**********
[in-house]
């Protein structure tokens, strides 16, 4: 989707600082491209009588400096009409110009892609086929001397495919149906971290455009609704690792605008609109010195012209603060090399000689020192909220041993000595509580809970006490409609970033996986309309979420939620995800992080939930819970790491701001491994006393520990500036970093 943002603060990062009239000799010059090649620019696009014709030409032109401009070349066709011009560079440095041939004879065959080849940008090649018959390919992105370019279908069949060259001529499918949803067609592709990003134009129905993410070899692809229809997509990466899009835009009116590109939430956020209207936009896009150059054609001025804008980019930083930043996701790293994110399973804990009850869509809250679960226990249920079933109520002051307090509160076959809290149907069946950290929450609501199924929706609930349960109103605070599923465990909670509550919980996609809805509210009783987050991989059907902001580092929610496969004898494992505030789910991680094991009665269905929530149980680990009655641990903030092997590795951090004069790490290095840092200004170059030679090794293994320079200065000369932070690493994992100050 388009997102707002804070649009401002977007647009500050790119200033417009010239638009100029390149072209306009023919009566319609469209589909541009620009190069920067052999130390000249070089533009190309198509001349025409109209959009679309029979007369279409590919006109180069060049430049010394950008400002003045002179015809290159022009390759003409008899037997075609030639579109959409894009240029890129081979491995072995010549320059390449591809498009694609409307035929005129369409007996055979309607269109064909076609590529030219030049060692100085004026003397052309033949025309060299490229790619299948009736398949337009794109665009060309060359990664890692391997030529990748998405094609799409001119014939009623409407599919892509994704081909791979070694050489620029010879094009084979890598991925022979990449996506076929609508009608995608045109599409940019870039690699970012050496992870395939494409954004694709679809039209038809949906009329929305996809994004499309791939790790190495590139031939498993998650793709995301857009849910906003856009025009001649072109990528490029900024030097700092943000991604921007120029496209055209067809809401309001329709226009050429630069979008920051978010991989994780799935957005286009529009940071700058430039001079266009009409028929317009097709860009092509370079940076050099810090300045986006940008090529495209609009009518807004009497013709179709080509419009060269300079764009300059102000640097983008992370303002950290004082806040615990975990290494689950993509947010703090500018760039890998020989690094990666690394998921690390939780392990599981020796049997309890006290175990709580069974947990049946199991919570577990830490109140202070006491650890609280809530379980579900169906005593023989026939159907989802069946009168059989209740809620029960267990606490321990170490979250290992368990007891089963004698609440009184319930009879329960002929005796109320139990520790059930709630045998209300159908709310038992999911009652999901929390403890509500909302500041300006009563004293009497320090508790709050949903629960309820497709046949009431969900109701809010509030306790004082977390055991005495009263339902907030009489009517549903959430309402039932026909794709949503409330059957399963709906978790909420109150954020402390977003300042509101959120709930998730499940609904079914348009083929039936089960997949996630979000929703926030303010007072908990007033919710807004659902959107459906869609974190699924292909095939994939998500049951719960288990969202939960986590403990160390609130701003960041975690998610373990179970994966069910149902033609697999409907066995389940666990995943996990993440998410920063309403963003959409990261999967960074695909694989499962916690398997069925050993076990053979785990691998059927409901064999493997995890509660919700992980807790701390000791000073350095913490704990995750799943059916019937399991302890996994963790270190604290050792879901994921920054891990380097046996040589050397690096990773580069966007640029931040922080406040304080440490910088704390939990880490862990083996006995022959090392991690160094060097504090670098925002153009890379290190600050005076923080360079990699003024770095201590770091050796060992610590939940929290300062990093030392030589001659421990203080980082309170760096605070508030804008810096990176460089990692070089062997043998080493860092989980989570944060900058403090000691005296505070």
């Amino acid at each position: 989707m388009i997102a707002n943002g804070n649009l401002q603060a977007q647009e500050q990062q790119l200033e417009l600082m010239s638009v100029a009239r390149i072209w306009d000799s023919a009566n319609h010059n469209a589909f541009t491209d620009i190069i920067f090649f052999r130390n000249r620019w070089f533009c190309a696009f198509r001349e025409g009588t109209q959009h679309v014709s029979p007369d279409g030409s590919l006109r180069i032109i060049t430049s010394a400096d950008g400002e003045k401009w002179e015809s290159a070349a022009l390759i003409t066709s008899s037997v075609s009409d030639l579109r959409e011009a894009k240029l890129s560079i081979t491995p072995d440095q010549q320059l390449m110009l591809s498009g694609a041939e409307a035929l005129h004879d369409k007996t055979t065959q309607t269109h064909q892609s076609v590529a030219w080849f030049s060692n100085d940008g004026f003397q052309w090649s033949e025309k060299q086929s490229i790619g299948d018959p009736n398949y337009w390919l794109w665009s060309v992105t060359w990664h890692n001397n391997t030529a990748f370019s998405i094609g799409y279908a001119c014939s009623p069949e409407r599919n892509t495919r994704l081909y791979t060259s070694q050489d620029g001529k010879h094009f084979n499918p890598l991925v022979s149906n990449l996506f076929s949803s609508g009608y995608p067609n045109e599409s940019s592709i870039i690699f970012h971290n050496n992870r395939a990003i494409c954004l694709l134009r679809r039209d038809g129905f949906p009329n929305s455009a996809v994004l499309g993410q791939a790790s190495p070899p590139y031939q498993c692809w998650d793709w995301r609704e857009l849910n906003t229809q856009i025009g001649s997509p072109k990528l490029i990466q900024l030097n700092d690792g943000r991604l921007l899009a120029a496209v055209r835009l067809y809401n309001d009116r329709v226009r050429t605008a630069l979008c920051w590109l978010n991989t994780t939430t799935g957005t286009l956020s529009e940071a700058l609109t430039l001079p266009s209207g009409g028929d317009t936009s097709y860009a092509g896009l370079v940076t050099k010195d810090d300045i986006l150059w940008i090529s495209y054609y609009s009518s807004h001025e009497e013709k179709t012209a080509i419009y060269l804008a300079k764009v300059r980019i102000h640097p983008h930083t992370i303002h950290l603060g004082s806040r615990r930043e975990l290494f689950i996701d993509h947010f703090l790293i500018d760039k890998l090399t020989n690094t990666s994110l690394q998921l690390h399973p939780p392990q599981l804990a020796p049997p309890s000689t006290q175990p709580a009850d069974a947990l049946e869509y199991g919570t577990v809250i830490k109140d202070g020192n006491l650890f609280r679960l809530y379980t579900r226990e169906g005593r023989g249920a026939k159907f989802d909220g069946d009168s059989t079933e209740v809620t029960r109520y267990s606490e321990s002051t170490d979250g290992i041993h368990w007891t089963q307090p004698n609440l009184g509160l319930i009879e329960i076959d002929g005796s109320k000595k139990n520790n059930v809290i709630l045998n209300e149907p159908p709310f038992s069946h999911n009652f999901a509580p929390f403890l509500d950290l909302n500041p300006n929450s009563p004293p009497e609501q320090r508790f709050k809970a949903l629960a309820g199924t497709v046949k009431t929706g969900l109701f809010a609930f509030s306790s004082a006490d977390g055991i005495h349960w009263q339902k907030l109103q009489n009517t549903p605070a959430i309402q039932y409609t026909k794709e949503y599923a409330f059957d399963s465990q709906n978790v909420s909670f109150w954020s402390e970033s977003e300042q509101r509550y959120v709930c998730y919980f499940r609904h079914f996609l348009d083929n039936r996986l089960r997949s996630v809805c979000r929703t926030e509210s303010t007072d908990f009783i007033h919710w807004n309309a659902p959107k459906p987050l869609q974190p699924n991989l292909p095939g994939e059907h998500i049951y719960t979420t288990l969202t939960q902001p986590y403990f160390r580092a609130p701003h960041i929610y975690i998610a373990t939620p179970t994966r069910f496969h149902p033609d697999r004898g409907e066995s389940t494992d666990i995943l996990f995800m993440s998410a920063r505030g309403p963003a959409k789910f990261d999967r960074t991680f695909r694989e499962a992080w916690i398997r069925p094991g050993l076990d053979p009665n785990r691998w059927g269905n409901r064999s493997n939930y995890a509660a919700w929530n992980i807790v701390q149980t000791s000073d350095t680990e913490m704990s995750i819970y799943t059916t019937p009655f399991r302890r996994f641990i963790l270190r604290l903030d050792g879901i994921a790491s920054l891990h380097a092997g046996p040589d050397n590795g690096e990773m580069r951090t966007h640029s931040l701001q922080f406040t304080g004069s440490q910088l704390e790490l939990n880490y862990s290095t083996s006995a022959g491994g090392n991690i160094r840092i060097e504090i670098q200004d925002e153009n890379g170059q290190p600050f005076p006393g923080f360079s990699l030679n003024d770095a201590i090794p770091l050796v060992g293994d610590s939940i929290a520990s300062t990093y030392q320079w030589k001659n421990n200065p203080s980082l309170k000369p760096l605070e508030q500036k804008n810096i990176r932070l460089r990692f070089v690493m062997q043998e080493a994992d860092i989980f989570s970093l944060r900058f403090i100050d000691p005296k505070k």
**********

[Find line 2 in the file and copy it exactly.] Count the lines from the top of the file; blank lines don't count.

């Protein structure tokens, strides 16, 4: 989707600082491209009588400096009409110009892609086929001397495919149906971290455009609704690792605008609109010195012209603060090399000689020192909220041993000595509580809970006490409609970033996986309309979420939620995800992080939930819970790491701001491994006393520990500036970093 943002603060990062009239000799010059090649620019696009014709030409032109401009070349066709011009560079440095041939004879065959080849940008090649018959390919992105370019279908069949060259001529499918949803067609592709990003134009129905993410070899692809229809997509990466899009835009009116590109939430956020209207936009896009150059054609001025804008980019930083930043996701790293994110399973804990009850869509809250679960226990249920079933109520002051307090509160076959809290149907069946950290929450609501199924929706609930349960109103605070599923465990909670509550919980996609809805509210009783987050991989059907902001580092929610496969004898494992505030789910991680094991009665269905929530149980680990009655641990903030092997590795951090004069790490290095840092200004170059030679090794293994320079200065000369932070690493994992100050 388009997102707002804070649009401002977007647009500050790119200033417009010239638009100029390149072209306009023919009566319609469209589909541009620009190069920067052999130390000249070089533009190309198509001349025409109209959009679309029979007369279409590919006109180069060049430049010394950008400002003045002179015809290159022009390759003409008899037997075609030639579109959409894009240029890129081979491995072995010549320059390449591809498009694609409307035929005129369409007996055979309607269109064909076609590529030219030049060692100085004026003397052309033949025309060299490229790619299948009736398949337009794109665009060309060359990664890692391997030529990748998405094609799409001119014939009623409407599919892509994704081909791979070694050489620029010879094009084979890598991925022979990449996506076929609508009608995608045109599409940019870039690699970012050496992870395939494409954004694709679809039209038809949906009329929305996809994004499309791939790790190495590139031939498993998650793709995301857009849910906003856009025009001649072109990528490029900024030097700092943000991604921007120029496209055209067809809401309001329709226009050429630069979008920051978010991989994780799935957005286009529009940071700058430039001079266009009409028929317009097709860009092509370079940076050099810090300045986006940008090529495209609009009518807004009497013709179709080509419009060269300079764009300059102000640097983008992370303002950290004082806040615990975990290494689950993509947010703090500018760039890998020989690094990666690394998921690390939780392990599981020796049997309890006290175990709580069974947990049946199991919570577990830490109140202070006491650890609280809530379980579900169906005593023989026939159907989802069946009168059989209740809620029960267990606490321990170490979250290992368990007891089963004698609440009184319930009879329960002929005796109320139990520790059930709630045998209300159908709310038992999911009652999901929390403890509500909302500041300006009563004293009497320090508790709050949903629960309820497709046949009431969900109701809010509030306790004082977390055991005495009263339902907030009489009517549903959430309402039932026909794709949503409330059957399963709906978790909420109150954020402390977003300042509101959120709930998730499940609904079914348009083929039936089960997949996630979000929703926030303010007072908990007033919710807004659902959107459906869609974190699924292909095939994939998500049951719960288990969202939960986590403990160390609130701003960041975690998610373990179970994966069910149902033609697999409907066995389940666990995943996990993440998410920063309403963003959409990261999967960074695909694989499962916690398997069925050993076990053979785990691998059927409901064999493997995890509660919700992980807790701390000791000073350095913490704990995750799943059916019937399991302890996994963790270190604290050792879901994921920054891990380097046996040589050397690096990773580069966007640029931040922080406040304080440490910088704390939990880490862990083996006995022959090392991690160094060097504090670098925002153009890379290190600050005076923080360079990699003024770095201590770091050796060992610590939940929290300062990093030392030589001659421990203080980082309170760096605070508030804008810096990176460089990692070089062997043998080493860092989980989570944060900058403090000691005296505070």